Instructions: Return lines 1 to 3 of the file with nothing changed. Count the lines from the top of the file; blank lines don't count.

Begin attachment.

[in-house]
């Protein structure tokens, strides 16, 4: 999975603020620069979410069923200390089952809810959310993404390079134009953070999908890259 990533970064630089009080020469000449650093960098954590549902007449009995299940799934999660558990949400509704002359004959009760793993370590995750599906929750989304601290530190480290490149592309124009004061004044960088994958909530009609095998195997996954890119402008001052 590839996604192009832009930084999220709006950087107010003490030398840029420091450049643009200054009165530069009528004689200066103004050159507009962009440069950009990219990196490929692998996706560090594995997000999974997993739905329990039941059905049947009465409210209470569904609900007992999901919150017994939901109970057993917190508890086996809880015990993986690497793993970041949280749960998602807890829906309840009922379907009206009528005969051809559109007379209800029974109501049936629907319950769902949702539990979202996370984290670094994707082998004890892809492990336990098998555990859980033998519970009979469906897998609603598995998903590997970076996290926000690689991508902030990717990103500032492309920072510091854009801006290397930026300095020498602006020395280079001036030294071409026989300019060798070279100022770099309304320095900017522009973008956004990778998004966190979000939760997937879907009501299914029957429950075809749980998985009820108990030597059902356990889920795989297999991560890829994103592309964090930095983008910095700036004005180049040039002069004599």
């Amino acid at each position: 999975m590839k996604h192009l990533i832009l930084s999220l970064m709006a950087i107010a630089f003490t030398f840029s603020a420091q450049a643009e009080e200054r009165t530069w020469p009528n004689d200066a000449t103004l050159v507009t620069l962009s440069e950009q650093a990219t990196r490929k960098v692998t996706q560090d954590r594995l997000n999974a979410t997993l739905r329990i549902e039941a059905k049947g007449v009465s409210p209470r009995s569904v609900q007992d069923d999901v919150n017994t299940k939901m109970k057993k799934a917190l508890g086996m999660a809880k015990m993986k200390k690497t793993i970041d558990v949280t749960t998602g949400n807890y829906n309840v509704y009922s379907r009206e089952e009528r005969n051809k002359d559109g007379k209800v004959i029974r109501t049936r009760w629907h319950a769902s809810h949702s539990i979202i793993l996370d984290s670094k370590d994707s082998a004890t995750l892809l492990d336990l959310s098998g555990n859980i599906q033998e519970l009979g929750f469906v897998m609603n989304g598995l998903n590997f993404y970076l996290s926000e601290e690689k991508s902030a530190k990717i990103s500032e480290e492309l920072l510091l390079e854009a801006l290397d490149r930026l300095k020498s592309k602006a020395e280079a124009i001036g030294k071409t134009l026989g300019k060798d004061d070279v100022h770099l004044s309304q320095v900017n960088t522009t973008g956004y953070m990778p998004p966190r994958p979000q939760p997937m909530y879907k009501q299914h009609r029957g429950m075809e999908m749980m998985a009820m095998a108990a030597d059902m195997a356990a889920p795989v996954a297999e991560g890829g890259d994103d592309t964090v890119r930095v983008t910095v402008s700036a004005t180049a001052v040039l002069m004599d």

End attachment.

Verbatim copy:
[in-house]
């Protein structure tokens, strides 16, 4: 999975603020620069979410069923200390089952809810959310993404390079134009953070999908890259 990533970064630089009080020469000449650093960098954590549902007449009995299940799934999660558990949400509704002359004959009760793993370590995750599906929750989304601290530190480290490149592309124009004061004044960088994958909530009609095998195997996954890119402008001052 590839996604192009832009930084999220709006950087107010003490030398840029420091450049643009200054009165530069009528004689200066103004050159507009962009440069950009990219990196490929692998996706560090594995997000999974997993739905329990039941059905049947009465409210209470569904609900007992999901919150017994939901109970057993917190508890086996809880015990993986690497793993970041949280749960998602807890829906309840009922379907009206009528005969051809559109007379209800029974109501049936629907319950769902949702539990979202996370984290670094994707082998004890892809492990336990098998555990859980033998519970009979469906897998609603598995998903590997970076996290926000690689991508902030990717990103500032492309920072510091854009801006290397930026300095020498602006020395280079001036030294071409026989300019060798070279100022770099309304320095900017522009973008956004990778998004966190979000939760997937879907009501299914029957429950075809749980998985009820108990030597059902356990889920795989297999991560890829994103592309964090930095983008910095700036004005180049040039002069004599």
């Amino acid at each position: 999975m590839k996604h192009l990533i832009l930084s999220l970064m709006a950087i107010a630089f003490t030398f840029s603020a420091q450049a643009e009080e200054r009165t530069w020469p009528n004689d200066a000449t103004l050159v507009t620069l962009s440069e950009q650093a990219t990196r490929k960098v692998t996706q560090d954590r594995l997000n999974a979410t997993l739905r329990i549902e039941a059905k049947g007449v009465s409210p209470r009995s569904v609900q007992d069923d999901v919150n017994t299940k939901m109970k057993k799934a917190l508890g086996m999660a809880k015990m993986k200390k690497t793993i970041d558990v949280t749960t998602g949400n807890y829906n309840v509704y009922s379907r009206e089952e009528r005969n051809k002359d559109g007379k209800v004959i029974r109501t049936r009760w629907h319950a769902s809810h949702s539990i979202i793993l996370d984290s670094k370590d994707s082998a004890t995750l892809l492990d336990l959310s098998g555990n859980i599906q033998e519970l009979g929750f469906v897998m609603n989304g598995l998903n590997f993404y970076l996290s926000e601290e690689k991508s902030a530190k990717i990103s500032e480290e492309l920072l510091l390079e854009a801006l290397d490149r930026l300095k020498s592309k602006a020395e280079a124009i001036g030294k071409t134009l026989g300019k060798d004061d070279v100022h770099l004044s309304q320095v900017n960088t522009t973008g956004y953070m990778p998004p966190r994958p979000q939760p997937m909530y879907k009501q299914h009609r029957g429950m075809e999908m749980m998985a009820m095998a108990a030597d059902m195997a356990a889920p795989v996954a297999e991560g890829g890259d994103d592309t964090v890119r930095v983008t910095v402008s700036a004005t180049a001052v040039l002069m004599d």